Dwindling Fish Catch Could Leave a Billion Hungry

red snapper -- reef fish w teethBy Stephen Leahy

UXBRIDGE, Canada, Oct 9 (IPS)

Without action on climate change “The collapse of fisheries in much of the world would be a sideshow,” Daniel Pauly.

Fish catches are expected to decline dramatically in the world’s tropical regions because of climate change, but may increase in the north, said a new study published Thursday.

This mega-shift in ocean productivity from south to north over the next three to four decades will leave those most reliant on fish for both food and income high and dry.

“The shift is already happening, we’ve been measuring it for the last 20 years,” said Daniel Pauly, a renowned fisheries expert at the University of British Columbia (UBC).

“Major shifts in fish populations will create a host of changes in ocean ecosystems likely resulting in species loss and problems for the people who now catch them,” Pauly told IPS.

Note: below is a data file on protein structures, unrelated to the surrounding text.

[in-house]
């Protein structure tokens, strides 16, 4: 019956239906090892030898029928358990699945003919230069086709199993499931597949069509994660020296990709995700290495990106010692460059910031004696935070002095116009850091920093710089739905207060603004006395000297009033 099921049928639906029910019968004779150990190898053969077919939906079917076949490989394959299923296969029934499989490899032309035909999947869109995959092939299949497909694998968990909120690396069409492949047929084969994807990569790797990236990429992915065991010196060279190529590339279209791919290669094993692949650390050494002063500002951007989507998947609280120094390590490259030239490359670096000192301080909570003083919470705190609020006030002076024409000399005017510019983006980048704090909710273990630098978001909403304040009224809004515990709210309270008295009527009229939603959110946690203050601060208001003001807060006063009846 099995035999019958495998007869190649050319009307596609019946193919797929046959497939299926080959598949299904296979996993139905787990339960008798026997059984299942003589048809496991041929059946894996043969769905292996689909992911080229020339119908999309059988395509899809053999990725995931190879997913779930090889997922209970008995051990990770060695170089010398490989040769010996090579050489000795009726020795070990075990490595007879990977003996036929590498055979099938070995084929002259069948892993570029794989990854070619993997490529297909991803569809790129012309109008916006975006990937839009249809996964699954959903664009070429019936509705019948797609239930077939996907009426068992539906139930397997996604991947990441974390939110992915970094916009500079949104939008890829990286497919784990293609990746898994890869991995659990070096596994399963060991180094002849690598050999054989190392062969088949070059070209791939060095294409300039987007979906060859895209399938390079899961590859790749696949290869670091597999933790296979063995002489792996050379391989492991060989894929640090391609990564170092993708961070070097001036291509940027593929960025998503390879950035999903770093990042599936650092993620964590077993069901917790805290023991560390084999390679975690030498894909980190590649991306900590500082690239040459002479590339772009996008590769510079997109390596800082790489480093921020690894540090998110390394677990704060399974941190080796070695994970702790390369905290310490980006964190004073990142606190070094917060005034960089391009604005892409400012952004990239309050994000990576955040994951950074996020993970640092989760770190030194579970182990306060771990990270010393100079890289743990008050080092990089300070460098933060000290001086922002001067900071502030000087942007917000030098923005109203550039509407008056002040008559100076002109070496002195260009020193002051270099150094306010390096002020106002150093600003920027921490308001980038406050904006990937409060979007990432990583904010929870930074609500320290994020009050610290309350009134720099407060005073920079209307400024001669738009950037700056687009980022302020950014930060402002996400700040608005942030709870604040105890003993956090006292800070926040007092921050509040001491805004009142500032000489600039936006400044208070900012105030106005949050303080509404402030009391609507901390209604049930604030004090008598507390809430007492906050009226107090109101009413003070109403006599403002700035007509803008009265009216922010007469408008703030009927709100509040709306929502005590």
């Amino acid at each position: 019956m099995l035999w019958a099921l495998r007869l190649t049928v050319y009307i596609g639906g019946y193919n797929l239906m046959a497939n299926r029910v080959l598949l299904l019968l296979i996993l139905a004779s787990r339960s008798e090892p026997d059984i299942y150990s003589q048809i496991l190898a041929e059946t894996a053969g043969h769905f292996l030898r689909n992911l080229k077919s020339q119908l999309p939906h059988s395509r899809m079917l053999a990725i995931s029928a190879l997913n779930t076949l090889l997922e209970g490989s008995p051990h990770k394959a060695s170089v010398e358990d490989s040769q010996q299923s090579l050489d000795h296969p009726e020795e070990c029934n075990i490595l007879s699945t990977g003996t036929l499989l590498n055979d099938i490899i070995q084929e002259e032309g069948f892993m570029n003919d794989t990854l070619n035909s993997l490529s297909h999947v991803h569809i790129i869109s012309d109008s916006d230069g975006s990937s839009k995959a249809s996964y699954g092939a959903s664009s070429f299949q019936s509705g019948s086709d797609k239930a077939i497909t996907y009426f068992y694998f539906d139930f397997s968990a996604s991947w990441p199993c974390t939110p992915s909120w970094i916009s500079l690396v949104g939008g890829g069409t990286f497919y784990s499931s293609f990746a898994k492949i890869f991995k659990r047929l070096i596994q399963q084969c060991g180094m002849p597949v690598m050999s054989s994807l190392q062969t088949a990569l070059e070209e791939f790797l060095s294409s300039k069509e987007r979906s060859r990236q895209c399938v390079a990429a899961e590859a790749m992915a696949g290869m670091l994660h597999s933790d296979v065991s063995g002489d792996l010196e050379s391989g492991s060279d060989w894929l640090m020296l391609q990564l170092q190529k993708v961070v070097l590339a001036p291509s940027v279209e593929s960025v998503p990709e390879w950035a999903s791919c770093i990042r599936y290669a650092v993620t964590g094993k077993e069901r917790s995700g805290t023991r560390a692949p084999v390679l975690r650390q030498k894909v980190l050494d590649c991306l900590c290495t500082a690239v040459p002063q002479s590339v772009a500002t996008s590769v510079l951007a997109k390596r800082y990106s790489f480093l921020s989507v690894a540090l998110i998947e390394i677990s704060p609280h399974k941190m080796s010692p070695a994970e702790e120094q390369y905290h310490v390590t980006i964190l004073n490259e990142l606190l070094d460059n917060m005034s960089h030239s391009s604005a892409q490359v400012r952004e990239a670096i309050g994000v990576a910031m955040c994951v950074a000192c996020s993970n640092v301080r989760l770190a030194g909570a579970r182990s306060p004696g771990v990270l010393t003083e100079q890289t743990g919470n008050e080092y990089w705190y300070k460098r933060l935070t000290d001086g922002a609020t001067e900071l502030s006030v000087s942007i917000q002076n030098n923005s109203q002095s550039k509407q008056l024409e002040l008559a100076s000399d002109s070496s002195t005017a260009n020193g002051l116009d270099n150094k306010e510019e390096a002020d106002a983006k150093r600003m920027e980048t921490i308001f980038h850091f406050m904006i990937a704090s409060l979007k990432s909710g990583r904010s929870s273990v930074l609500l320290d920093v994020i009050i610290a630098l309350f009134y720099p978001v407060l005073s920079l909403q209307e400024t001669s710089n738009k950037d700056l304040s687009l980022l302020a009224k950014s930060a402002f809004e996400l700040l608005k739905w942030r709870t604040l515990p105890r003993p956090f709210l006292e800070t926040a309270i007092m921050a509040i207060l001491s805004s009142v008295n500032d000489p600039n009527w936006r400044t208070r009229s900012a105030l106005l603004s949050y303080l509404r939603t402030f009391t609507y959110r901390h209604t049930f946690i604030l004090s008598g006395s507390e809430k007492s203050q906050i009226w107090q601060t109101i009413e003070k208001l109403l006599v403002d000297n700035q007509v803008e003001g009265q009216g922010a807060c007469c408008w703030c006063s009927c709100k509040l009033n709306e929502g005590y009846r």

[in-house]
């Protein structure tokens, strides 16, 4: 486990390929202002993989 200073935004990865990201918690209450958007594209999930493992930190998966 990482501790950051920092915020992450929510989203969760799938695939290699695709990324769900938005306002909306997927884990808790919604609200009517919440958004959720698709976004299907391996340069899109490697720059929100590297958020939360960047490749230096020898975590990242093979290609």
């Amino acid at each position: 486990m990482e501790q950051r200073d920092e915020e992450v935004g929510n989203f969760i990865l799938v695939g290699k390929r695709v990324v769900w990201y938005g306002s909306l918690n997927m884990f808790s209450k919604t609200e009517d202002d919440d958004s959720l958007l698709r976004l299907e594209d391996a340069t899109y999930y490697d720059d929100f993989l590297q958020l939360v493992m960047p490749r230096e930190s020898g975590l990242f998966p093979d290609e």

In the first major study to examine the effects of climate change on ocean fisheries, a team of researchers from UBC and Princeton University discovered that catch potential will fall 40 percent in the tropics and may increase 30 to 70 percent in high latitude regions, affecting ocean food supply throughout the world by 2055.

The study, published in the journal Global Change Biology, examined the impacts of rising ocean temperatures, changes in salinity and currents resulting from a warming climate. Continue reading